Carnevale (or Carnivale, or Carnavale, alternate spellings you may find), is a festival which can trace its roots back to the Roman Saturnalia, a festival held in mid-December to honor the god Saturn with feasting, gift giving and role reversal. As often happened with such festivals, Catholics found a way to work the festival into their own liturgical year.
One commonly accepted derivation of the word "carnival" is the Latin "carne vale" or "farewell to meat." Carnival was the final hurrah as winter headed towards spring, and the long Lenten season of fasting and abstinence. It was, perhaps, not only a last chance to indulge the passions of the flesh, but an opportunity to consume any meat which had been put up for winter that might not stay fresh enough for consumption until spring brought the end of Lent and Easter.
Because of its ties to the liturgical calendar, Carnivale varies in length. It can be considered to begin with the feast of Epiphany (the 12th day of Christmas) on January 6, and always ends on Shrove Tuesday, the day before Ash Wednesday, the first day of Lent. The Lenten season is the 40 days before Easter, which falls on the first Sunday after the first full moon after the vernal equinox.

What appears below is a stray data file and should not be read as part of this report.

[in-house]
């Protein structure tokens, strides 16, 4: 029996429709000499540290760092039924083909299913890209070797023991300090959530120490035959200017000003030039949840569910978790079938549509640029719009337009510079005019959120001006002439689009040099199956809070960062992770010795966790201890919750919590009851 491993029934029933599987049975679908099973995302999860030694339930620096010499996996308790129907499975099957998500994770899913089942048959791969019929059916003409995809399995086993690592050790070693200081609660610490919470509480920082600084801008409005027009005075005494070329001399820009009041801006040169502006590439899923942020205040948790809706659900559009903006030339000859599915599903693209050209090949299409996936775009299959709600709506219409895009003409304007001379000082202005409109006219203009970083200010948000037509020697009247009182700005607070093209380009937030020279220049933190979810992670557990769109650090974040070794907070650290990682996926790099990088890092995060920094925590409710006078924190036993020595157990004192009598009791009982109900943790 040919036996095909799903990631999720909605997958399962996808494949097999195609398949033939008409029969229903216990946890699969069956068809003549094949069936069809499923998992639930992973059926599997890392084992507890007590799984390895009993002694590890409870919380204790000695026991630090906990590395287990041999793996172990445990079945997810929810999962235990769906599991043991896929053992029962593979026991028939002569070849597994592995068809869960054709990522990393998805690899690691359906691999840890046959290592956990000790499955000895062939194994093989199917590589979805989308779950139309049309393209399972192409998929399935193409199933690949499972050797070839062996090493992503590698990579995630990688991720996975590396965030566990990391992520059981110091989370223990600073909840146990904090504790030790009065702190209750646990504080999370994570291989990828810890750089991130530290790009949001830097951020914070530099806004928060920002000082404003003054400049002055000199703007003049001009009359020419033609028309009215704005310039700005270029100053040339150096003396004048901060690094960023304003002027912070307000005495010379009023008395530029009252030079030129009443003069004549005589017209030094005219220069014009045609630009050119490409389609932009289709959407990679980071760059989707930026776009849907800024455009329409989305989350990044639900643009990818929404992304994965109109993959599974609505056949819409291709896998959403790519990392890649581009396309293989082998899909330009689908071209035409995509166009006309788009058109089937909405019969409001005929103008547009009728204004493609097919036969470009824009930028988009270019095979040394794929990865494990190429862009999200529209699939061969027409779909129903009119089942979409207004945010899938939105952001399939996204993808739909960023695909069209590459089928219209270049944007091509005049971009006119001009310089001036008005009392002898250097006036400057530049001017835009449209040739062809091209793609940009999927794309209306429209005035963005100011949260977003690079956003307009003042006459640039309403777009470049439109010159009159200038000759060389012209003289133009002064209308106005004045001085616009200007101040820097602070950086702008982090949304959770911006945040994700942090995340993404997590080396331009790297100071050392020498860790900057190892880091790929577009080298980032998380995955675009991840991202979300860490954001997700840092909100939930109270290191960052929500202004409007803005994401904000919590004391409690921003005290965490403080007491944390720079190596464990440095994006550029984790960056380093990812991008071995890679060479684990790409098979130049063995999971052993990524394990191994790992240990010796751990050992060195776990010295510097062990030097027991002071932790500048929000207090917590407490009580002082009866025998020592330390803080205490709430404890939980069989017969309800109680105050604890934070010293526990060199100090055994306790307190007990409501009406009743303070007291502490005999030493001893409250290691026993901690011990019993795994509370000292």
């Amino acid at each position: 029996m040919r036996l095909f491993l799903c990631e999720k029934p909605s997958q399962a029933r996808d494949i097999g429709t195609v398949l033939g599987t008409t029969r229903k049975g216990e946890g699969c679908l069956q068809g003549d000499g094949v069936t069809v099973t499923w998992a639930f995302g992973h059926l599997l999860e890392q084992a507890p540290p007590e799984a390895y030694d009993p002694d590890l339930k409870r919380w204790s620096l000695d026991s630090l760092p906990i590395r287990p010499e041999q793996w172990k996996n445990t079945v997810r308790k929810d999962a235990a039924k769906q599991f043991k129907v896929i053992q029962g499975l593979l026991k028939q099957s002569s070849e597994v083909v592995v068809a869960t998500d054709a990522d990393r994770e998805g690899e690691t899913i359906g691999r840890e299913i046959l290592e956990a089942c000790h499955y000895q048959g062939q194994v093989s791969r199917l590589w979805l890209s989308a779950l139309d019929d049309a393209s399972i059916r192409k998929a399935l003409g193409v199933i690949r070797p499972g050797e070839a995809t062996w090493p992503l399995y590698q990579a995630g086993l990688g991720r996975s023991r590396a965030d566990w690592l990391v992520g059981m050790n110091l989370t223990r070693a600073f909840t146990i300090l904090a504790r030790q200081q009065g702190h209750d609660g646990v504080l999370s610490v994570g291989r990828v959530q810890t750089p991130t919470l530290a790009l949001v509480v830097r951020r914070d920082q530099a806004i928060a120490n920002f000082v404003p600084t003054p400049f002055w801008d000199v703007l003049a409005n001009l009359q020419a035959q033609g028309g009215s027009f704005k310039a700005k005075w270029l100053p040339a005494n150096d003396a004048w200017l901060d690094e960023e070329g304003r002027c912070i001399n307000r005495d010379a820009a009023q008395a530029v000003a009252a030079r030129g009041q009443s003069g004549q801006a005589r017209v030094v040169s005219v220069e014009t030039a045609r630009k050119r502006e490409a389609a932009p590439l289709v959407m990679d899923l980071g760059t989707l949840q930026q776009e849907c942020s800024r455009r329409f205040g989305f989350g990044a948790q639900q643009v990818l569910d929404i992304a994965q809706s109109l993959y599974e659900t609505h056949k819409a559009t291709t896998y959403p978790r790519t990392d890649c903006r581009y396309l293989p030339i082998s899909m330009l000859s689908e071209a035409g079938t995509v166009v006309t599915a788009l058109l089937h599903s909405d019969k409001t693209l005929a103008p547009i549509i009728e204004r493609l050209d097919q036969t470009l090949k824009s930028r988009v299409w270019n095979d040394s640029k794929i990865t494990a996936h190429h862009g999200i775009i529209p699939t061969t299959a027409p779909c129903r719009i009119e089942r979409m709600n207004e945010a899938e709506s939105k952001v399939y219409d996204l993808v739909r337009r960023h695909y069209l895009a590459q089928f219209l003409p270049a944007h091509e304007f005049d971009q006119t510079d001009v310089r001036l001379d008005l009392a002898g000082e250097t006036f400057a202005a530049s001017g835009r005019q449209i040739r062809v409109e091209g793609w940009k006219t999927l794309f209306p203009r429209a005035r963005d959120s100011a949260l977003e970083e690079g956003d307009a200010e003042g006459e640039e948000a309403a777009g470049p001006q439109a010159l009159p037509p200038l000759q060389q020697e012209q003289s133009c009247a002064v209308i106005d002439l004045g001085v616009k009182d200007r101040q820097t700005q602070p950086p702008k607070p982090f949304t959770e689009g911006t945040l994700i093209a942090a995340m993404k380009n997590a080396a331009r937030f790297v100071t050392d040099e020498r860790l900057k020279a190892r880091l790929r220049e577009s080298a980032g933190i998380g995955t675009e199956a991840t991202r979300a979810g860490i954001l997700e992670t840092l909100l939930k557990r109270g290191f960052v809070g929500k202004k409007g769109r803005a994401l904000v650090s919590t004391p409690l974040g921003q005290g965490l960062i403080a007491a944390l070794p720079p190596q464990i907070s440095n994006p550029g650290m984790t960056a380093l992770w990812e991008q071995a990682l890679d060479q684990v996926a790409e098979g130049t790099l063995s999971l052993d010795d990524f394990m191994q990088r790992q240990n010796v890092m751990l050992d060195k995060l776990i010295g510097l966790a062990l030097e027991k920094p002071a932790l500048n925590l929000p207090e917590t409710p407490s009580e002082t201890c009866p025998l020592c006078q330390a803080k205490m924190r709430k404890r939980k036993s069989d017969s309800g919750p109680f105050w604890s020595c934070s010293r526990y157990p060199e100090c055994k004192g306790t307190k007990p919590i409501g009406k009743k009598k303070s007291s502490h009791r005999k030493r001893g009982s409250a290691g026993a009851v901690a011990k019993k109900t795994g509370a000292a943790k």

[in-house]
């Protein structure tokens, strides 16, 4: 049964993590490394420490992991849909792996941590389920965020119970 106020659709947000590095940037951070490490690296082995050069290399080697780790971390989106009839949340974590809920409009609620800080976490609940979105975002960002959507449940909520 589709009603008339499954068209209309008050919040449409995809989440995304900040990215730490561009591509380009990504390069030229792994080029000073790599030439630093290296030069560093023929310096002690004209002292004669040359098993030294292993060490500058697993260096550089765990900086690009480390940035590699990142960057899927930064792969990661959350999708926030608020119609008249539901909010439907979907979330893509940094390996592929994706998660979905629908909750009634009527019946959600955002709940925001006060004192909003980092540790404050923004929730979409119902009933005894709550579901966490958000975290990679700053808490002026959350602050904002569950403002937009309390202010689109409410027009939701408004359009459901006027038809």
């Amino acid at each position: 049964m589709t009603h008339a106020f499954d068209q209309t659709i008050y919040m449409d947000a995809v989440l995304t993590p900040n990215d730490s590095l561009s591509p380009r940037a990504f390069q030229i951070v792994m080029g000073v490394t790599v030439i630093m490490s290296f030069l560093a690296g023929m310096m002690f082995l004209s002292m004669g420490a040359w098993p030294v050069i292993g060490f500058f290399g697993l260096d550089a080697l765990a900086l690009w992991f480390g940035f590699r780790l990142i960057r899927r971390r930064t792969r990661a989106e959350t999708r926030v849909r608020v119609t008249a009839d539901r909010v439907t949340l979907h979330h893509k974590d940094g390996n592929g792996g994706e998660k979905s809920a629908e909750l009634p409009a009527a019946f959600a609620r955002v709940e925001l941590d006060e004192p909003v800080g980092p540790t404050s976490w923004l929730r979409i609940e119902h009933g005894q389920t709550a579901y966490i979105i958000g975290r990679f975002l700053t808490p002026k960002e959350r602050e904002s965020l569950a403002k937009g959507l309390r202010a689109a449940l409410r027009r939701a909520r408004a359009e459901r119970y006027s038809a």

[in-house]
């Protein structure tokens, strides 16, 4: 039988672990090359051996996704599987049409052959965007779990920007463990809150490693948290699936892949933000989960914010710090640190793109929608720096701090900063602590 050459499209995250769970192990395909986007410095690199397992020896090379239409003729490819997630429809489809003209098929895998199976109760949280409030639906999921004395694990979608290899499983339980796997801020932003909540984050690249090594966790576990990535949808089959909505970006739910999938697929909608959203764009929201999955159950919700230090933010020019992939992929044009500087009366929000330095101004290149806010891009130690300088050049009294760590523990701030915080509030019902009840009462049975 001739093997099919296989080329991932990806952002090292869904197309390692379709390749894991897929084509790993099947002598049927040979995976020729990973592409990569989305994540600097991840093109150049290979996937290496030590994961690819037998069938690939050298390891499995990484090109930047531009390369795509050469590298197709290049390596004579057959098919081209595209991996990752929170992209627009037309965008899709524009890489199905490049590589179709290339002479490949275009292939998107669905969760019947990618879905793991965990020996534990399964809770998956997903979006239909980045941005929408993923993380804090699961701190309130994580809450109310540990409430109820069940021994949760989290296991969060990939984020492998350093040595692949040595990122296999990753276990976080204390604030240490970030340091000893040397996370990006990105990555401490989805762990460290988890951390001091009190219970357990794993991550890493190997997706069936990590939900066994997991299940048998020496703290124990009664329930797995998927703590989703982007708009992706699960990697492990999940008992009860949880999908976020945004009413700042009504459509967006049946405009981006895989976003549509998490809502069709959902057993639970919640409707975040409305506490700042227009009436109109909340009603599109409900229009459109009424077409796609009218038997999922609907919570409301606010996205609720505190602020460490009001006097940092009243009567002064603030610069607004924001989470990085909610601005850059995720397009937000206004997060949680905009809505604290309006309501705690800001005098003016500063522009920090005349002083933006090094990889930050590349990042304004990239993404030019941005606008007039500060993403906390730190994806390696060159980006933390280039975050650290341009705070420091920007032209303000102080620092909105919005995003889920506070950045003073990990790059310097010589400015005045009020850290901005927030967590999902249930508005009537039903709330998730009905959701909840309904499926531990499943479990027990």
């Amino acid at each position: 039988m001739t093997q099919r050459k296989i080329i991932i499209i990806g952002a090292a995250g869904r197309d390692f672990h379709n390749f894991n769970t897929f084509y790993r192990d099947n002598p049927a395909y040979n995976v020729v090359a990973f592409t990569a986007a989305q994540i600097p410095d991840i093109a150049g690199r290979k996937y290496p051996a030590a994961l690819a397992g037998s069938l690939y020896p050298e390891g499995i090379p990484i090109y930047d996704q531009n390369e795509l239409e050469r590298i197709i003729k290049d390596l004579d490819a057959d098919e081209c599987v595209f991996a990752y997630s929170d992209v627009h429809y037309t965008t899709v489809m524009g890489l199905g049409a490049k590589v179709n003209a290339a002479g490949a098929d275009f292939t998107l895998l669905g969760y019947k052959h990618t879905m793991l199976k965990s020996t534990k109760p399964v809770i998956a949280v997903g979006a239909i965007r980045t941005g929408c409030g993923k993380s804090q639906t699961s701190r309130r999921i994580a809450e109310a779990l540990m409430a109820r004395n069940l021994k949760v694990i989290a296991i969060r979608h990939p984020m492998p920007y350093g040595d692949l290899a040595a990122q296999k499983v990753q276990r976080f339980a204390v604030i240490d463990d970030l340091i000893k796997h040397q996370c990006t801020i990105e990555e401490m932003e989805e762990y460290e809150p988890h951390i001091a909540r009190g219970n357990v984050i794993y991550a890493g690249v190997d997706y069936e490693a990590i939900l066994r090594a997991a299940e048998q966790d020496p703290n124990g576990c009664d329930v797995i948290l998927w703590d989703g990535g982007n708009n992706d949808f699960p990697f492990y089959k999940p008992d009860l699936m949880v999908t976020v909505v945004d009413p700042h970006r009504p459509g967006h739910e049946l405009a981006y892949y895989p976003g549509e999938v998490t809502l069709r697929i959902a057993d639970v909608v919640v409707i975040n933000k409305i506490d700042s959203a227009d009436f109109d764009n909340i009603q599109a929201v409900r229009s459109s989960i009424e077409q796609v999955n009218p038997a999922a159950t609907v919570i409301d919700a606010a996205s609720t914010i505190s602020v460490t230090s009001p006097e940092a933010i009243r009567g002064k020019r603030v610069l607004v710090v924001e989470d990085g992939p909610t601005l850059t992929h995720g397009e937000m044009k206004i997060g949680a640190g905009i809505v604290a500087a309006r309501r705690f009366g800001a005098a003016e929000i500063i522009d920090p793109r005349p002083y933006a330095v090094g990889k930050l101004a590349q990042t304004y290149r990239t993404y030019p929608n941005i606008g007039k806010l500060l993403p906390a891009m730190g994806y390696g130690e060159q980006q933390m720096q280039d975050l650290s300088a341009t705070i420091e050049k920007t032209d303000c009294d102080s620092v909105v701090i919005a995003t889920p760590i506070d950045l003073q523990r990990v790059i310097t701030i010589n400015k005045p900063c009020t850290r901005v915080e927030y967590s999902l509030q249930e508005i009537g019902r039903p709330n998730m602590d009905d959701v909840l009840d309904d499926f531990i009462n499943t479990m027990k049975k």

If you've never heard of Shrove Tuesday, perhaps you've heard of "Fat Tuesday" -- also known in French as Mardi Gras, or in Italian as Martedi Grasso.
Carnivale is celebrated with enthusiasm around the world; in the US the celebration in New Orleans is best known. In Brazil, Carnivale in Rio is famous for its wild abandon. Many cities in Italy have maintained or revived their traditions of Carnivale; especially well-known among them are Venice and Florence.
While Carnivale has a rich history and ancient roots in Italy, the festival remains a vital and contemporary celebration. A simple web search will reveal many images of celebrants in both historical and contemporary costumes. One of the common elements found throughout the tradition has remained the Carnivale mask.